Redis is an in-memory store. All the data must fit in memory. So except if you have 3 TB of RAM per year of data, it is not the right option. The 2^32 limit is not really an issue in practice, because you would probably have to shard your data anyway (i.e. use multiple instances), and because the limit is actually 2^32 keys with 2^32 items per key.
If you have enough memory and still want to use (sharded) Redis, here is how you can store space efficient time series: https://github.com/antirez/redis-timeseries
You may also want to patch Redis in order to add a proper time series data structure. See Luca Sbardella's implementation at:
Redis is excellent to aggregate statistics in real time and store the result of these caclulations (i.e. DIRT applications). However, storing historical data in Redis is much less interesting, since it offers no query language to perform offline calculations on these data. Btree based stores supporting sharding (MongoDB for instance) are probably more convenient than Redis to store large time series.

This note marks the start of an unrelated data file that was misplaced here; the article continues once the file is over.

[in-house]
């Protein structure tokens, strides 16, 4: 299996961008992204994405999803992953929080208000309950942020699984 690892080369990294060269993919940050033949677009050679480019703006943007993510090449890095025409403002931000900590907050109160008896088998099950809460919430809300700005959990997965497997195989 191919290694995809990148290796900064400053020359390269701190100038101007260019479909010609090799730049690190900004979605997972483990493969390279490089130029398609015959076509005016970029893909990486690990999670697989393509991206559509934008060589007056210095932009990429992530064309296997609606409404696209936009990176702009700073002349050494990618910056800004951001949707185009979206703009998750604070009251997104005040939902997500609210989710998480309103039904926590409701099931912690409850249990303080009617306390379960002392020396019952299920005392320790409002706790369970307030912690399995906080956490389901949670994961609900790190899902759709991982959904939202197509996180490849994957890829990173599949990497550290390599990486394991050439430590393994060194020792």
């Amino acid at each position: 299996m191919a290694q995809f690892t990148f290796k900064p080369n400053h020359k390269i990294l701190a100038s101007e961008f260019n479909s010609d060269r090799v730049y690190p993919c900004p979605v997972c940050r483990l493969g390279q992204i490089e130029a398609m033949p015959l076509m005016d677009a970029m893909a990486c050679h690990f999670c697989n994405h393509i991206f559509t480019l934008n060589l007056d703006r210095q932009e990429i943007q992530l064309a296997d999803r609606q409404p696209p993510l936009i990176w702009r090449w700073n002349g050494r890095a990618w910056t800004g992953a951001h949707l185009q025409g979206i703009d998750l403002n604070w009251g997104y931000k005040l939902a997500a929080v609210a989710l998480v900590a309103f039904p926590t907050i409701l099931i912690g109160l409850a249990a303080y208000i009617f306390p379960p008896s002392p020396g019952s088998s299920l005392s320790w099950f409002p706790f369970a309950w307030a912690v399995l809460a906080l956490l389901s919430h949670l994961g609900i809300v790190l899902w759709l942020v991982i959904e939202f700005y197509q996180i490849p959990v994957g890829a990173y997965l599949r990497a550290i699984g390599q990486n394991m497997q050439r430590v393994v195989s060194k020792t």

Traditional relational databases are not so bad to store time series. People have dedicated entire books to this topic:
Developing Time-Oriented Database Applications in SQL
Another option you may want to consider is using a bigdata solution:
storing massive ordered time series data in bigtable derivatives
IMO the main point (whatever the storage engine) is to evaluate the access patterns to these data. What do you want to use these data for? How will you access these data once they have been stored? Do you need to retrieve all the data related to a given symbol? Do you need to retrieve the evolution of several symbols in a given time range? Do you need to correlate values of different symbols by time? etc ...
My advice is to try to list all these access patterns. The choice of a given storage mechanism will only be a consequence of this analysis.
Regarding MySQL usage, I would definitely consider table partitioning because of the volume of the data. Depending on the access patterns, I would also consider the ARCHIVE engine. This engine stores data in compressed flat files. It is space efficient. It can be used with partitioning, so despite it does not index the data, it can be efficient at retrieving a subset of data if the partition granularity is carefully chosen.